My parents used to say, “Be careful what you wish for.”
What I wished for more than anything when I was a kid was a television of our own. Sixty years later I now understand what Mom and Dad meant.
Way back in 1961, less than a decade after television made its debut in most American homes, FCC chairman Newton Minow had this to say about television programming:
“When television is good, nothing — not the theater, not the magazines or newspapers — nothing is better.
- But when television is bad, nothing is worse. I invite each of you to sit down in front of your own television set when your station goes on the air and stay there, for a day, without a book, without a magazine, without a newspaper…Keep your eyes glued to that set until the station signs off. I can assure you that what you will observe is a vast wasteland.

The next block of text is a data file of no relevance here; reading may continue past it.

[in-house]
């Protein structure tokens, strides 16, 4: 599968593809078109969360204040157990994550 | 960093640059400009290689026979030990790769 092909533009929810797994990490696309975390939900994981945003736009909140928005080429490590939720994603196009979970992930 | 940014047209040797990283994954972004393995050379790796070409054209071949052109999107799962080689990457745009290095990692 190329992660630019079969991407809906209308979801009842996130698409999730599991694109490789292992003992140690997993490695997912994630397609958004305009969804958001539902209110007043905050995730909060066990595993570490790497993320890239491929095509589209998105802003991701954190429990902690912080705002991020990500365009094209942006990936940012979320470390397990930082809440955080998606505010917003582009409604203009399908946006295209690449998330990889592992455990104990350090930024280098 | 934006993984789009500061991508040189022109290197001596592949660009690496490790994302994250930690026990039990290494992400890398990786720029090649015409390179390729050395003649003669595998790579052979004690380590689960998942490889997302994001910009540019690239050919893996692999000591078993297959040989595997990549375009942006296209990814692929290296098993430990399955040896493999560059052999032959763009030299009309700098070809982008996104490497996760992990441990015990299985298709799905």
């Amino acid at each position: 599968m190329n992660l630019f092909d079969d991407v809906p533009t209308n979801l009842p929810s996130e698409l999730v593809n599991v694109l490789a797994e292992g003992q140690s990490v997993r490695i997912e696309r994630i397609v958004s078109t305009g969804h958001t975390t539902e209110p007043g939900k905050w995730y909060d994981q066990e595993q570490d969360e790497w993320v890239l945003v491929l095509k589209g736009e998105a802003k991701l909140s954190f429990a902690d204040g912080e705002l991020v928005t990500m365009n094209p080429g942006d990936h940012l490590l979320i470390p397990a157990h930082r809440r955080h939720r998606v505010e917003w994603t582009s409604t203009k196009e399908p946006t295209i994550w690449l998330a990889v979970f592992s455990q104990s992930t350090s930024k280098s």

You will see a procession of game shows, formula comedies about totally unbelievable families, blood and thunder, mayhem, violence, sadism, murder, western bad men, western good men, private eyes, gangsters, more violence, and cartoons. And endlessly commercials — many screaming, cajoling, and offending. And most of all, boredom. True, you’ll see a few things you will enjoy. But they will be very, very few. And if you think I exaggerate, I only ask you to try it.”
HIs “vast wasteland” comment made headlines, and was endlessly repeated and hotly debated at the time. In 1961 there were three networks to choose from. My cable service now offers me some 900 channels, of which I regularly tune to fewer than a dozen. And even the few I watch mostly provide the same mix of idiotic programming Minow described in 1961.
None of which makes the tube any less addicting today than it was when my sister and I finally got what we wanted, an event I chronicle in the next Sleeper Ave, tale.